Some rules apply even to America
Belief in exceptionalism has consequences, because its first tenet is that “the rules don’t apply to us,” said Michael Kinsley in Politico.com.
Belief in “American exceptionalism”—the notion that this country is divinely sanctioned with “a special mission” in the world—has become a litmus test of patriotism, said Michael Kinsley. Indeed, “the theory that Americans are better than everybody else is endorsed by an overwhelming majority of U.S. voters.” I find this conceit both puzzling and dangerous. “Does any other electorate demand such constant reassurance about how wonderful it is?”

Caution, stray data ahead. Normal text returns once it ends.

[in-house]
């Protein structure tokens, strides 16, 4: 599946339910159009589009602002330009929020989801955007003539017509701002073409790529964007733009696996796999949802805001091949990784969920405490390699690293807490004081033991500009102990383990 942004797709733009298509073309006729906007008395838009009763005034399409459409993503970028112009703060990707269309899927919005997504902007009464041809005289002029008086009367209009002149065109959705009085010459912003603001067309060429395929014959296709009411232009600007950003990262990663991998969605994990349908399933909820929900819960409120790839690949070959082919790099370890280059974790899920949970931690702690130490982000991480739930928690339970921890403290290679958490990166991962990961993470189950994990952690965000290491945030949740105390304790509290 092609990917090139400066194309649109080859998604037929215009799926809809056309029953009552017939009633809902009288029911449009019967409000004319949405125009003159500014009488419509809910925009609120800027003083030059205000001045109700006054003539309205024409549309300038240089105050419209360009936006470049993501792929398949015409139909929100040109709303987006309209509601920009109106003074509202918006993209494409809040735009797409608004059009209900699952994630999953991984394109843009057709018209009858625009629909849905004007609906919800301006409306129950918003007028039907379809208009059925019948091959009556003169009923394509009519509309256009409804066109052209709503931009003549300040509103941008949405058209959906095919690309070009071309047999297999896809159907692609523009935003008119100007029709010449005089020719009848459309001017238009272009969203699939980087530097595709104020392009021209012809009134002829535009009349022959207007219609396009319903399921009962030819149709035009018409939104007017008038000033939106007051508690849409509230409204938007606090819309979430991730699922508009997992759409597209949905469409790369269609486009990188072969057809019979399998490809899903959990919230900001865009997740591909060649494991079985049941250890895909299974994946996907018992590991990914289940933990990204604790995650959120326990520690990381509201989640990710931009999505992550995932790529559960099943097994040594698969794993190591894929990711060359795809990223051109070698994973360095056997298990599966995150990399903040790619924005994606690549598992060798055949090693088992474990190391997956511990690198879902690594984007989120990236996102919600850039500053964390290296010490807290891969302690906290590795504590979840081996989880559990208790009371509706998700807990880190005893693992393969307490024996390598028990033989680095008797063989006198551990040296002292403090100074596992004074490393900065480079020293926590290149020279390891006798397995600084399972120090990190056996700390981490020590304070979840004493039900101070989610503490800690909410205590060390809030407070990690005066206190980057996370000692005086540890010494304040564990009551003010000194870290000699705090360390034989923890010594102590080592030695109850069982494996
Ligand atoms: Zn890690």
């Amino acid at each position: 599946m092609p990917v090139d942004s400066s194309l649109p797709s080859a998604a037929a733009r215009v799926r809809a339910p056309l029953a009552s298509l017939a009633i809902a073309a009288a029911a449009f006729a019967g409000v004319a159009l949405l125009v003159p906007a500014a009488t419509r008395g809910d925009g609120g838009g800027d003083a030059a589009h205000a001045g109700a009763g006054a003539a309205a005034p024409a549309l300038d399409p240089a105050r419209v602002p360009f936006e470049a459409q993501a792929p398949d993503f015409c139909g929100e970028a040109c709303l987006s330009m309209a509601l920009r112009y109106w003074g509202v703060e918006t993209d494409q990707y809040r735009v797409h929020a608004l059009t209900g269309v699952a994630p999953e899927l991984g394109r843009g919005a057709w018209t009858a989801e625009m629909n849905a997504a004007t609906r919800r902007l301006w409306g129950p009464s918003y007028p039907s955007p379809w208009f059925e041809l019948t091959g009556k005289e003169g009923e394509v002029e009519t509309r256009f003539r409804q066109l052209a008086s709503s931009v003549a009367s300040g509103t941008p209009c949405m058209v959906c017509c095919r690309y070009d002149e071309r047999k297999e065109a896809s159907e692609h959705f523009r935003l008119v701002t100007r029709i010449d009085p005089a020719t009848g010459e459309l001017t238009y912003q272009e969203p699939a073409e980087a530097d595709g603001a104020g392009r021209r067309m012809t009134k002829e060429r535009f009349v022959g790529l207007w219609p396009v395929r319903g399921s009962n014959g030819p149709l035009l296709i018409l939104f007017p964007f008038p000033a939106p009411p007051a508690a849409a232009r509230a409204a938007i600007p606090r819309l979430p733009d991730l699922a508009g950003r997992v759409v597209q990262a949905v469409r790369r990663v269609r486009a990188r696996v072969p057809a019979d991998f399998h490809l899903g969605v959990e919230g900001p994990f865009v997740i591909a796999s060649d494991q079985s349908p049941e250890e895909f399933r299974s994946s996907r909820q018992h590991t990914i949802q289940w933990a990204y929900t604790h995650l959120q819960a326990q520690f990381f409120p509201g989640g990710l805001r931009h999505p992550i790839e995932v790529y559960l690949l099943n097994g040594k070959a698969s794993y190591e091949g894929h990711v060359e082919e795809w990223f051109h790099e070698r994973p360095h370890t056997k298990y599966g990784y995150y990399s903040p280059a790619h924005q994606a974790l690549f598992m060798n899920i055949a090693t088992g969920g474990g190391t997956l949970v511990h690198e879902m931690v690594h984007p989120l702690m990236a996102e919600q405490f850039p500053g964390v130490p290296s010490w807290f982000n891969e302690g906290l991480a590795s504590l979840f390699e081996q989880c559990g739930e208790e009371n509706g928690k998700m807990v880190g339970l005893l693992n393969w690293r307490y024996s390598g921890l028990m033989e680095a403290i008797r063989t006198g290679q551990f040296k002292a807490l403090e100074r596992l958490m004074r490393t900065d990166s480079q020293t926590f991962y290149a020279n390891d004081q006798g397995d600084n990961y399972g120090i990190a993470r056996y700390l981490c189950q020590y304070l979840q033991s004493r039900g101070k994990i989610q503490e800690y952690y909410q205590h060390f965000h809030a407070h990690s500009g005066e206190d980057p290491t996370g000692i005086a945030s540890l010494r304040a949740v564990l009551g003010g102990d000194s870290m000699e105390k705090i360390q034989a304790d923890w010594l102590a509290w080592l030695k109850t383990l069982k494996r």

Belief in exceptionalism has consequences, because its first tenet is that “the rules don’t apply to us.” Thus, when we choose to start a war like the one in Iraq, the United Nations becomes irrelevant; when we lack the money to pay for our benefits and goodies at home, and our world-shaping ambitions abroad, we borrow what we can’t afford. Believing our greatness is destined by the stars, we neglect the hard work and self-sacrifice “necessary to make it true.” Which is why we vote for politicians who promise us tax cuts, entitlement programs, costly foreign nation-building—and balanced budgets. “Why can’t we have calorie-free chocolate cake? We’re Americans!”